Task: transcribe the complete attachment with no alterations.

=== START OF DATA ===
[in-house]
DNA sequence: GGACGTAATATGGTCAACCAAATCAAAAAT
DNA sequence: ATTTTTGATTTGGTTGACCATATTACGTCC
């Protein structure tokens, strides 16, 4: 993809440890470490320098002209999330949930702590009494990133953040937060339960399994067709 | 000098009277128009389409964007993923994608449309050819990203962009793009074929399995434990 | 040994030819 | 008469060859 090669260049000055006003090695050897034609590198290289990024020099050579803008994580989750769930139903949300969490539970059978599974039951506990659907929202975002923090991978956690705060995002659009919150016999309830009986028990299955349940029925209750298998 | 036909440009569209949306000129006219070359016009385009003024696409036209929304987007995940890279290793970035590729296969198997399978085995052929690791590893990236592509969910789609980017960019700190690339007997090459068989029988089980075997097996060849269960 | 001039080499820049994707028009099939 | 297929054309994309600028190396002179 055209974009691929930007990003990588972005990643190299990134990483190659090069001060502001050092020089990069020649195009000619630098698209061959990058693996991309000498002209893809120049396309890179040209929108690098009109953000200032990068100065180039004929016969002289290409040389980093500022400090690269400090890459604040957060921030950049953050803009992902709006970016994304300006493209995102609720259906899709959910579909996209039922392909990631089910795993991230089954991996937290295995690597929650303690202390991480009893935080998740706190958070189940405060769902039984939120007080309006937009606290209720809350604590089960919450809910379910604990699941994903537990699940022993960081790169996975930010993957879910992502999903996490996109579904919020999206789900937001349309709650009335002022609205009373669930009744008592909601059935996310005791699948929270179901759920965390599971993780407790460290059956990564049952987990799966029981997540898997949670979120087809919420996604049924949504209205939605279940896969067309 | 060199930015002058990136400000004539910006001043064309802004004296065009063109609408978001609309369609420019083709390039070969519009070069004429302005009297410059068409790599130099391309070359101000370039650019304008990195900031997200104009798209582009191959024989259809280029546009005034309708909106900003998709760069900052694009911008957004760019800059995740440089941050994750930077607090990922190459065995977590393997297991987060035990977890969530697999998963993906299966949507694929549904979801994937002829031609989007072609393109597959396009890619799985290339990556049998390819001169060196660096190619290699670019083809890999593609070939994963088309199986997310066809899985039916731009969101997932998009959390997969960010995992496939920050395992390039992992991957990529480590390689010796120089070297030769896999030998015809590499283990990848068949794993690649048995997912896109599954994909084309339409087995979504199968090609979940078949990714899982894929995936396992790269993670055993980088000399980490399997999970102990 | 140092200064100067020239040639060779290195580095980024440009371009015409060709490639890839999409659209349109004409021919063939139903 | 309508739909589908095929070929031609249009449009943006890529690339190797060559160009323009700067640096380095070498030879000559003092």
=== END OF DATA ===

[in-house]
DNA sequence: GGACGTAATATGGTCAACCAAATCAAAAAT
DNA sequence: ATTTTTGATTTGGTTGACCATATTACGTCC
């Protein structure tokens, strides 16, 4: 993809440890470490320098002209999330949930702590009494990133953040937060339960399994067709 | 000098009277128009389409964007993923994608449309050819990203962009793009074929399995434990 | 040994030819 | 008469060859 090669260049000055006003090695050897034609590198290289990024020099050579803008994580989750769930139903949300969490539970059978599974039951506990659907929202975002923090991978956690705060995002659009919150016999309830009986028990299955349940029925209750298998 | 036909440009569209949306000129006219070359016009385009003024696409036209929304987007995940890279290793970035590729296969198997399978085995052929690791590893990236592509969910789609980017960019700190690339007997090459068989029988089980075997097996060849269960 | 001039080499820049994707028009099939 | 297929054309994309600028190396002179 055209974009691929930007990003990588972005990643190299990134990483190659090069001060502001050092020089990069020649195009000619630098698209061959990058693996991309000498002209893809120049396309890179040209929108690098009109953000200032990068100065180039004929016969002289290409040389980093500022400090690269400090890459604040957060921030950049953050803009992902709006970016994304300006493209995102609720259906899709959910579909996209039922392909990631089910795993991230089954991996937290295995690597929650303690202390991480009893935080998740706190958070189940405060769902039984939120007080309006937009606290209720809350604590089960919450809910379910604990699941994903537990699940022993960081790169996975930010993957879910992502999903996490996109579904919020999206789900937001349309709650009335002022609205009373669930009744008592909601059935996310005791699948929270179901759920965390599971993780407790460290059956990564049952987990799966029981997540898997949670979120087809919420996604049924949504209205939605279940896969067309 | 060199930015002058990136400000004539910006001043064309802004004296065009063109609408978001609309369609420019083709390039070969519009070069004429302005009297410059068409790599130099391309070359101000370039650019304008990195900031997200104009798209582009191959024989259809280029546009005034309708909106900003998709760069900052694009911008957004760019800059995740440089941050994750930077607090990922190459065995977590393997297991987060035990977890969530697999998963993906299966949507694929549904979801994937002829031609989007072609393109597959396009890619799985290339990556049998390819001169060196660096190619290699670019083809890999593609070939994963088309199986997310066809899985039916731009969101997932998009959390997969960010995992496939920050395992390039992992991957990529480590390689010796120089070297030769896999030998015809590499283990990848068949794993690649048995997912896109599954994909084309339409087995979504199968090609979940078949990714899982894929995936396992790269993670055993980088000399980490399997999970102990 | 140092200064100067020239040639060779290195580095980024440009371009015409060709490639890839999409659209349109004409021919063939139903 | 309508739909589908095929070929031609249009449009943006890529690339190797060559160009323009700067640096380095070498030879000559003092």